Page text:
Person: Dinghas, Alexander
Alexander Dinghas was a Greek mathematician who worked in function theory.
Mathematical Profile (Excerpt):
 Alexander attended primary school in Smyrna and began his secondary schooling there.
 In 1931 Dinghas began his studies at Berlin.
 However, many other talented mathematicians and theoretical physicists were also at Berlin and influenced Dinghas.
 It was the teaching of Schmidt in particular which convinced Dinghas that mathematics rather than physics was the subject for him to pursue.
 Right from the time he began his studies in 1931, Dinghas became interested in Nevanlinna theory.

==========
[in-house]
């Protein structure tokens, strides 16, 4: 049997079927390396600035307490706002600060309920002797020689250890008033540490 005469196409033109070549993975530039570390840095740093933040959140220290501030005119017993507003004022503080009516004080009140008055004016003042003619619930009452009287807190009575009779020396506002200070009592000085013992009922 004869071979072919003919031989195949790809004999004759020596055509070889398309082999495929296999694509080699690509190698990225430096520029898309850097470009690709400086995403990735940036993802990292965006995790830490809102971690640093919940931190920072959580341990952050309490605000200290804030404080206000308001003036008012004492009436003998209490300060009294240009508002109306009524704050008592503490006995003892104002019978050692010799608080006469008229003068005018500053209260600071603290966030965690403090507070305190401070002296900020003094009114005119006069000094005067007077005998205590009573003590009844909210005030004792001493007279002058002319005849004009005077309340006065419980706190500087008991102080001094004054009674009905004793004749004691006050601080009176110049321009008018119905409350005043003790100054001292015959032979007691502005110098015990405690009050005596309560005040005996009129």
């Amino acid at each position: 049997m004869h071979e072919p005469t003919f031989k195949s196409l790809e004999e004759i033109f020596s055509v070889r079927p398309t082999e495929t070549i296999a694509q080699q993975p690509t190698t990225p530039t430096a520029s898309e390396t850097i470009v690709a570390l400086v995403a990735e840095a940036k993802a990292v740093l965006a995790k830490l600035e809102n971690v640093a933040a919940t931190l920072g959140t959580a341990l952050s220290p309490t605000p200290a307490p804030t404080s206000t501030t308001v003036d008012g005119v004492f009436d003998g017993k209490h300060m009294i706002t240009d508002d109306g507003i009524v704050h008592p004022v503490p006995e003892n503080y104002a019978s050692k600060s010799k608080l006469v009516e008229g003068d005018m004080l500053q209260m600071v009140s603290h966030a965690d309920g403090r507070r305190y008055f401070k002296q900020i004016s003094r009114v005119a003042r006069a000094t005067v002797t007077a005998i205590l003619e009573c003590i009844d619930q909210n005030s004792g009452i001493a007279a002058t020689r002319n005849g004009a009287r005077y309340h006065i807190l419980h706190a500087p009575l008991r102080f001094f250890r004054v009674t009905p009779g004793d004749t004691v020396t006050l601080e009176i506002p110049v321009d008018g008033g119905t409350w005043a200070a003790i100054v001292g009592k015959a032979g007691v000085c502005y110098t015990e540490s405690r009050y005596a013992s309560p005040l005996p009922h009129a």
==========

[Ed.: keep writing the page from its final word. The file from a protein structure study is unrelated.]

He attended lectures on the topic given by Schmidt and it was these lectures which Schmidt gave "with almost religious enthusiasm" which turned Dinghas from an engineer/physicist into a mathematician.
 Dinghas produced a series of papers on isoperimetric problems in spaces of constant curvature.
 His work here was much influenced by Schmidt who also produced important results which Dinghas used in his work.
 Although Dinghas had a wonderful feel for mathematics, he frequently waved his hands somewhat when he gave a proof.
 Dinghas felt the man's hunger and got the waiter to send him food and drink which Dinghas paid for.
 Dinghas received many honours for his work.
Born 9 February 1908, Smyrna (now Izmir), Turkey. Died 19 April 1974, Berlin, Germany.
View full biography at MacTutor
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Origin Turkey
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References
Adapted from other CC BYSA 4.0 Sources:
 Oâ€™Connor, John J; Robertson, Edmund F: MacTutor History of Mathematics Archive